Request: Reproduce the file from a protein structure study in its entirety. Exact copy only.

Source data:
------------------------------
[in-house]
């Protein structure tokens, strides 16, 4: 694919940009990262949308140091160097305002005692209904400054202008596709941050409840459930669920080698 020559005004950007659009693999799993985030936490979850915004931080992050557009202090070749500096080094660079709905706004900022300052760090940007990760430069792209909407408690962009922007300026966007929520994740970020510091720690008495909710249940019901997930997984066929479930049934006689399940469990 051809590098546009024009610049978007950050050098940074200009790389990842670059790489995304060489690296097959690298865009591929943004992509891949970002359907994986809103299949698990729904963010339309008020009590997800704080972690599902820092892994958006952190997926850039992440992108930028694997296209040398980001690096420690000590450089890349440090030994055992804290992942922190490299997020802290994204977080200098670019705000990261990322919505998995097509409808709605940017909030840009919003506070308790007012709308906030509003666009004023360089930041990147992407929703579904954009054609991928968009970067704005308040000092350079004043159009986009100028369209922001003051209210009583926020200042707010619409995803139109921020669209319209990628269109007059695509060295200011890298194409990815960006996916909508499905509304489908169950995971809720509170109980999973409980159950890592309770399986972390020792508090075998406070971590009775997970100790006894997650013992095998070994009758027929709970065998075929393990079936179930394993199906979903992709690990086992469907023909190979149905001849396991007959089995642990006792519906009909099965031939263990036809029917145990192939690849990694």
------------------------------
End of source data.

[in-house]
């Protein structure tokens, strides 16, 4: 694919940009990262949308140091160097305002005692209904400054202008596709941050409840459930669920080698 020559005004950007659009693999799993985030936490979850915004931080992050557009202090070749500096080094660079709905706004900022300052760090940007990760430069792209909407408690962009922007300026966007929520994740970020510091720690008495909710249940019901997930997984066929479930049934006689399940469990 051809590098546009024009610049978007950050050098940074200009790389990842670059790489995304060489690296097959690298865009591929943004992509891949970002359907994986809103299949698990729904963010339309008020009590997800704080972690599902820092892994958006952190997926850039992440992108930028694997296209040398980001690096420690000590450089890349440090030994055992804290992942922190490299997020802290994204977080200098670019705000990261990322919505998995097509409808709605940017909030840009919003506070308790007012709308906030509003666009004023360089930041990147992407929703579904954009054609991928968009970067704005308040000092350079004043159009986009100028369209922001003051209210009583926020200042707010619409995803139109921020669209319209990628269109007059695509060295200011890298194409990815960006996916909508499905509304489908169950995971809720509170109980999973409980159950890592309770399986972390020792508090075998406070971590009775997970100790006894997650013992095998070994009758027929709970065998075929393990079936179930394993199906979903992709690990086992469907023909190979149905001849396991007959089995642990006792519906009909099965031939263990036809029917145990192939690849990694």